Technically speaking, Mark was excellent at giving detailed instruction about where to put body parts (from tripod headstand: “Keep your right let straight to the ceiling and lower your left leg straight down to the outside of your left hand”). Based on my limited experiences with Dharma Mittra, I would go out on a limb to say that alignment and precision are less highlighted than getting into a version of the posture itself.

As in other Dharma Mittra classes, while being properly challenged to my own appropriate limits, I didn’t leave feeling exhausted, but rather, more energized. In this light, I also didn’t feel I was able to sink into savasana. Perhaps it is my individual wiring, or the upheaval at home, or maybe it has something to do with lack of a cooling down process. Who knows?

In summary, Mark is a great teacher. His classes are challenging, providing seasoned practitioners an opportunity to be challenged by asanas that are not ‘standard’, and his amazing capacity to demonstrate these advanced postures with the modesty and humility of a monk is endearing and inspiring. For more on Mark, read his bio or marvel at the video below.

that can all too easily be forgotten in an advanced level class with people in many instances trying their luck on the advanced variations without having a steady foundation in some of the more basic postures).

Day Three, Lizzie’s Yoga Challenge

Today I returned to the Life Centre in Notting Hill for Joo Teoh’s class at 3:15-4:45pm. Appropriately called ‘Yoga Level 2’,  Joo offers a well rounded class with plenty of postural variations offered for those who wish to take it slow or be more challenged, and has a unique capacity for weaving together a sequence based on people’s needs and desires.

Today the requests were core strengthening work, shoulder openers and twists, and for the first 10 minutes or so Joo led us through an abdominal sequence that was just as much about the breath as using the core muscles. In his sequence, there were no fewer than five lunge-based twists, a variety of shoulder opening postures including garudasana and prasarita padottanasana c, and a handful of balances, including natarajasana with a belt. We finished with heart openers before winding down to a ten minute savasana under the umbrella of subtle lavendar scents wafting through the quiet room.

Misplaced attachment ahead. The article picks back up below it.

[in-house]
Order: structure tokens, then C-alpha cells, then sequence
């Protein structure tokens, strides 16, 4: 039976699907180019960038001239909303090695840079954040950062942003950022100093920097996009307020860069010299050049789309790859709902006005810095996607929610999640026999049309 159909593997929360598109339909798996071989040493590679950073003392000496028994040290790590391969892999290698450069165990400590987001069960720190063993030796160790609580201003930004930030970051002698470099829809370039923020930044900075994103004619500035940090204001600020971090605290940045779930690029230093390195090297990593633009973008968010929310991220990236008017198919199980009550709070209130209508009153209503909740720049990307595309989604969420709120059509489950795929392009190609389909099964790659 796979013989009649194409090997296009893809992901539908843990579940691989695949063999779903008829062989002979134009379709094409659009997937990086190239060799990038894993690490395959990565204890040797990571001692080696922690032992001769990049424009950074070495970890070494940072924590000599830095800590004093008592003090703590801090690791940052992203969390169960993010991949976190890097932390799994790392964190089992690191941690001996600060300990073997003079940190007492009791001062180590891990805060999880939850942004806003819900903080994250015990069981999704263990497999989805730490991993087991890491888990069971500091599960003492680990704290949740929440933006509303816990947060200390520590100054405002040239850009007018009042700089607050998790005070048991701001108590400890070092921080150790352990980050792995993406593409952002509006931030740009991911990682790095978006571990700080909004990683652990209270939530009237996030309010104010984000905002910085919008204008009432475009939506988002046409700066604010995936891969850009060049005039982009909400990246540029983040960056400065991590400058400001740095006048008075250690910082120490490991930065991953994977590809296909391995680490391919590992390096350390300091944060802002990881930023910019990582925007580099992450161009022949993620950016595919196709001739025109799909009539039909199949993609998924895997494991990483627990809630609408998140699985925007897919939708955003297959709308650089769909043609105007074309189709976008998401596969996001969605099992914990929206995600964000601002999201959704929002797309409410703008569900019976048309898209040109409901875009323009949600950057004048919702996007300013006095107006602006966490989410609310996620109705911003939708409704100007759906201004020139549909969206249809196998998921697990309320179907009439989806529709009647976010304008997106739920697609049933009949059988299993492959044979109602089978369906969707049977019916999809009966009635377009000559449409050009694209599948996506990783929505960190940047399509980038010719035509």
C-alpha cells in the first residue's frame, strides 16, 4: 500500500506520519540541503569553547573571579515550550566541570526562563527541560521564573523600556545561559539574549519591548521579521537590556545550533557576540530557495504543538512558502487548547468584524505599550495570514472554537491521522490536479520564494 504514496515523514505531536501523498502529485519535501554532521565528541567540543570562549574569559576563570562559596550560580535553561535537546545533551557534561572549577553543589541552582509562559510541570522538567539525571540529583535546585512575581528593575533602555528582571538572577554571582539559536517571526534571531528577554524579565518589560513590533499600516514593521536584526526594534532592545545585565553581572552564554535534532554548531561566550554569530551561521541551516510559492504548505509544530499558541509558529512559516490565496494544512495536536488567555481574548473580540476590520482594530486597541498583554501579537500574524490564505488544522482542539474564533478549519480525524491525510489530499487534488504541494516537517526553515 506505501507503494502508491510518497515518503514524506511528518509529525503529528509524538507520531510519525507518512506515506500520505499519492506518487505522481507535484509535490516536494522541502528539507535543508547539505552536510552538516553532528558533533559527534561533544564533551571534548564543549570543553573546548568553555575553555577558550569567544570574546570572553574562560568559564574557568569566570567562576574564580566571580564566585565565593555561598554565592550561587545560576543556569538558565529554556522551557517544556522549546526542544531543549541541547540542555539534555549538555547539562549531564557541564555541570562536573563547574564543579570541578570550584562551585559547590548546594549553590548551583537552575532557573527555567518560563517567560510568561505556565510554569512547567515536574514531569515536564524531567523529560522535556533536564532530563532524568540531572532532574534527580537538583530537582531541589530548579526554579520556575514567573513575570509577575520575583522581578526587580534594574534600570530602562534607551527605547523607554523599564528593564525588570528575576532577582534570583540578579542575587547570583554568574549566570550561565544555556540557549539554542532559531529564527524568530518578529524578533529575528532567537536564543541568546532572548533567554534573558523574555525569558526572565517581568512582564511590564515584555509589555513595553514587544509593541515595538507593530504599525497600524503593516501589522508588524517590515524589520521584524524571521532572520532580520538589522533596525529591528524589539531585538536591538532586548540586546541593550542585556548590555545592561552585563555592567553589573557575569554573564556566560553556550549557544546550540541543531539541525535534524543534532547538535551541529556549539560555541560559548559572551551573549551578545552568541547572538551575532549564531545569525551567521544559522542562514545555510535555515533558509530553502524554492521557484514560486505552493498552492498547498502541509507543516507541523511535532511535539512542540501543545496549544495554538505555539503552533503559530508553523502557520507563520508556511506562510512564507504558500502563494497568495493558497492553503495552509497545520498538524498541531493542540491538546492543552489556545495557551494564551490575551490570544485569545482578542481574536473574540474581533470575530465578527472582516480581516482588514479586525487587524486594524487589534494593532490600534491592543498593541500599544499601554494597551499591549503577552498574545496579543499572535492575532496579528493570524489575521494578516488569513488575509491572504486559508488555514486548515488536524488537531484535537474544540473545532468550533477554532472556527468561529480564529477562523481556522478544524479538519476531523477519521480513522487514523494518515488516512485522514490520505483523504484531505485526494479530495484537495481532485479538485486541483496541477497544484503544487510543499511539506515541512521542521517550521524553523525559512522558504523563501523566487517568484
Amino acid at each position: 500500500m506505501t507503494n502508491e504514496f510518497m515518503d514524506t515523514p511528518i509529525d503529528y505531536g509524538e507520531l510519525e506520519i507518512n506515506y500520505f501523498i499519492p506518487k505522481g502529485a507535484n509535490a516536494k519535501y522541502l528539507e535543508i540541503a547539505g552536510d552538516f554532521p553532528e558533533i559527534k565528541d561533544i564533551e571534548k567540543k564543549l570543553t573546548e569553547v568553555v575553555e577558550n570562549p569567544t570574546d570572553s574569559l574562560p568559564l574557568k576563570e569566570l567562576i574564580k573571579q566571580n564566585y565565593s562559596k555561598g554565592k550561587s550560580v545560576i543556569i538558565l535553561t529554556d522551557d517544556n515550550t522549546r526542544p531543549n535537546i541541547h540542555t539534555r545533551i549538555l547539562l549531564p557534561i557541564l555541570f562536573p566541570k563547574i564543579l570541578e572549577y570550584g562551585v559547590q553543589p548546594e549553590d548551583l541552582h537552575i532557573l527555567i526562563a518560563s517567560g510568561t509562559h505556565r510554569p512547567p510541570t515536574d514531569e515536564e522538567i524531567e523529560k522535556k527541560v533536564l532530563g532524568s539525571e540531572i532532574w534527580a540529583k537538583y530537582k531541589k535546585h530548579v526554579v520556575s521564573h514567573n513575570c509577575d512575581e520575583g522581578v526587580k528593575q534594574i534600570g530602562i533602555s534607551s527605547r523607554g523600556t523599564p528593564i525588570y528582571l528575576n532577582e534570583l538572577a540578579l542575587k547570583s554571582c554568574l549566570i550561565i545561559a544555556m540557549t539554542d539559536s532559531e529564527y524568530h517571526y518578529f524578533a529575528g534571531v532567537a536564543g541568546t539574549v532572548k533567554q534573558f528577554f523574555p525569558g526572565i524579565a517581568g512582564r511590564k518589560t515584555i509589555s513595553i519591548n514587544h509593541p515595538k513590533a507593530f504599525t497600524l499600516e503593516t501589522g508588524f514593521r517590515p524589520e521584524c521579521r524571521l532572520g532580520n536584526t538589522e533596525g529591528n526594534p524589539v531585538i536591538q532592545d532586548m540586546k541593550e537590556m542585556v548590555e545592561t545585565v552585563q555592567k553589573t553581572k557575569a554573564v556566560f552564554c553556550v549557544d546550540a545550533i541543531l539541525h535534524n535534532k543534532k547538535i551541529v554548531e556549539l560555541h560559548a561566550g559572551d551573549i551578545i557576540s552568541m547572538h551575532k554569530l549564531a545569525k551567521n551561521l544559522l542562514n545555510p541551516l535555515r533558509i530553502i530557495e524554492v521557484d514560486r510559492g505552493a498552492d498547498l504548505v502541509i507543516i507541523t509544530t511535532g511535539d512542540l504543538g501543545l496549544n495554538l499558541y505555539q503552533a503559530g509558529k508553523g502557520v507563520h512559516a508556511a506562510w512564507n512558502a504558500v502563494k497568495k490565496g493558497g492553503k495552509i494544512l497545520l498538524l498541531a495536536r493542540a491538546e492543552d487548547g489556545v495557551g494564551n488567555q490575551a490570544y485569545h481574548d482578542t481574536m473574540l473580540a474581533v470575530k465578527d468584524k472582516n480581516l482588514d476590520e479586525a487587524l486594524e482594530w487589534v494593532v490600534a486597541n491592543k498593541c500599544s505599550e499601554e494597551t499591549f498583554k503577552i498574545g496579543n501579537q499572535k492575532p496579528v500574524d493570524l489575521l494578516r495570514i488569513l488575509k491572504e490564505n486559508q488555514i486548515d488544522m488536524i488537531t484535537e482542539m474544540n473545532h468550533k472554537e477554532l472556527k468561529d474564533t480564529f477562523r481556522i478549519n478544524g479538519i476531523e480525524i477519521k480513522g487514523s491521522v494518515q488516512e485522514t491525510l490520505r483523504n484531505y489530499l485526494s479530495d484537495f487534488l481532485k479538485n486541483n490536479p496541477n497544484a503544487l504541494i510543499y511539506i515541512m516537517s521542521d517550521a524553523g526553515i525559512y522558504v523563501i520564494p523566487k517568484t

Joo’s teaching style is less about alignment and spiritual discourse, more about creating space and listening to the body’s needs. He consistently offers a slow yet dynamic (vinyasa based) class that isn’t overly demanding or thought provoking. This may be just what many people need before starting the work week; I certainly left feeling happy and relaxed.

October Revisiting Old Haunts 30/10/2012

As what was perhaps my last haunt for the month of October, I revisited one of Stewart Gilchrist’s classes at Indaba Yoga Studio this morning. Not that his classes ever ‘haunted’ me, but having attended a couple dozen of his classes in the past 6 years, the last class I went to was about a year ago. I find Stewart interesting as a person and as a teacher with a genuine sweetness in his heart that isn’t always immediately accessible. I remember the class left me feeling unbalanced; the breath count for me was too fast, assists aggressive and discourse unending. I had a chance to return this morning, and whatever my opinion of his class, the fact remains that people Love Stewart.

There were about 35 people in the class, many whom Stewart knew by name, offering verbal assists from across the room to some and praise to others. Some of his comments I found slightly presumptuous (“I can tell whether you’re breathing based on if you’re covered in a layer of sweat” [I wasn’t sweating, but I was definitely breathing!]) and some his references off topic, but mainly I found the sequence itself sun salutation-heavy without having the chance to deepen into the postures for any length of time.

While I didn’t get any dangerous assists in class today, I did get quite a jolt when he lifted me up in pavritti trikonasana.

On a positive note, Stewart’s music was great and he was certainly confident and able to push people’s buttons enough to get everyone working hard, and that is a true skill.

Check out Stewart’s classes at Indaba Yoga Studio.

Last haunt…October 31…any ghoulish guesses?

Teaching Schedule, Sept 2-9

Sunday, Sept 211-12:30pm Indaba Yoga Studio, Marylebone (COVER)

Monday, Sept 3
6:30-7:45pm The Life Centre, Islington

Tuesday, Sept 4
12:45-2pm The Life Centre, Notting Hill
4-5:30pm Indaba Yoga Studio, Marylebone

Wednesday, Sept 5
9:30-11am Indaba Yoga Studio
8:15-9:30pm The Life Centre, Notting Hill

Thursday, Sept 6
6-7:15pm Indaba Yoga Studio
7:30-8:45 The Life Centre, Islington (COVER)

Friday, Sept 7
4-5:30pm The Life Centre, Notting Hill (NEW CLASS)

Saturday, Sept 8
9:30-11am Indaba Yoga Studio

Sunday, Sept 9
10-11:30am Restorative Yoga, Indaba Yoga Studio (COVER)